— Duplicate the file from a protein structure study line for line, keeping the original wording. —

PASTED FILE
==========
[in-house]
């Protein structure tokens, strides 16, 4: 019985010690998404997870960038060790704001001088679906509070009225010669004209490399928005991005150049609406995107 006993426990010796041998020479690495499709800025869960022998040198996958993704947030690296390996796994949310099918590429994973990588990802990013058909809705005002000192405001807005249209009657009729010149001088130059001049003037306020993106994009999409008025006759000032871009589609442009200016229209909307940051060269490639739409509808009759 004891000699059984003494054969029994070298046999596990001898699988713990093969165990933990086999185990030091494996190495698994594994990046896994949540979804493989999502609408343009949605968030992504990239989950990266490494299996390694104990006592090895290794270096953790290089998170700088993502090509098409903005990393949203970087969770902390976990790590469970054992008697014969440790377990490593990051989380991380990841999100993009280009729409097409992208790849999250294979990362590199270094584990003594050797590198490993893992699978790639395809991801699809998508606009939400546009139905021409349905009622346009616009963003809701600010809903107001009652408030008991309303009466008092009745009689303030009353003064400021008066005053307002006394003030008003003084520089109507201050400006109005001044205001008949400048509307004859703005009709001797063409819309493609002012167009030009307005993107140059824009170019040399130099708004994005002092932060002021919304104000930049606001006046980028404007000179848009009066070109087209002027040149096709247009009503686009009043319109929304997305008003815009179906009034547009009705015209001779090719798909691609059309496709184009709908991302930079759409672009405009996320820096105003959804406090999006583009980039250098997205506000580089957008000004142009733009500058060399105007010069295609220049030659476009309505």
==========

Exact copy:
[in-house]
């Protein structure tokens, strides 16, 4: 019985010690998404997870960038060790704001001088679906509070009225010669004209490399928005991005150049609406995107 006993426990010796041998020479690495499709800025869960022998040198996958993704947030690296390996796994949310099918590429994973990588990802990013058909809705005002000192405001807005249209009657009729010149001088130059001049003037306020993106994009999409008025006759000032871009589609442009200016229209909307940051060269490639739409509808009759 004891000699059984003494054969029994070298046999596990001898699988713990093969165990933990086999185990030091494996190495698994594994990046896994949540979804493989999502609408343009949605968030992504990239989950990266490494299996390694104990006592090895290794270096953790290089998170700088993502090509098409903005990393949203970087969770902390976990790590469970054992008697014969440790377990490593990051989380991380990841999100993009280009729409097409992208790849999250294979990362590199270094584990003594050797590198490993893992699978790639395809991801699809998508606009939400546009139905021409349905009622346009616009963003809701600010809903107001009652408030008991309303009466008092009745009689303030009353003064400021008066005053307002006394003030008003003084520089109507201050400006109005001044205001008949400048509307004859703005009709001797063409819309493609002012167009030009307005993107140059824009170019040399130099708004994005002092932060002021919304104000930049606001006046980028404007000179848009009066070109087209002027040149096709247009009503686009009043319109929304997305008003815009179906009034547009009705015209001779090719798909691609059309496709184009709908991302930079759409672009405009996320820096105003959804406090999006583009980039250098997205506000580089957008000004142009733009500058060399105007010069295609220049030659476009309505």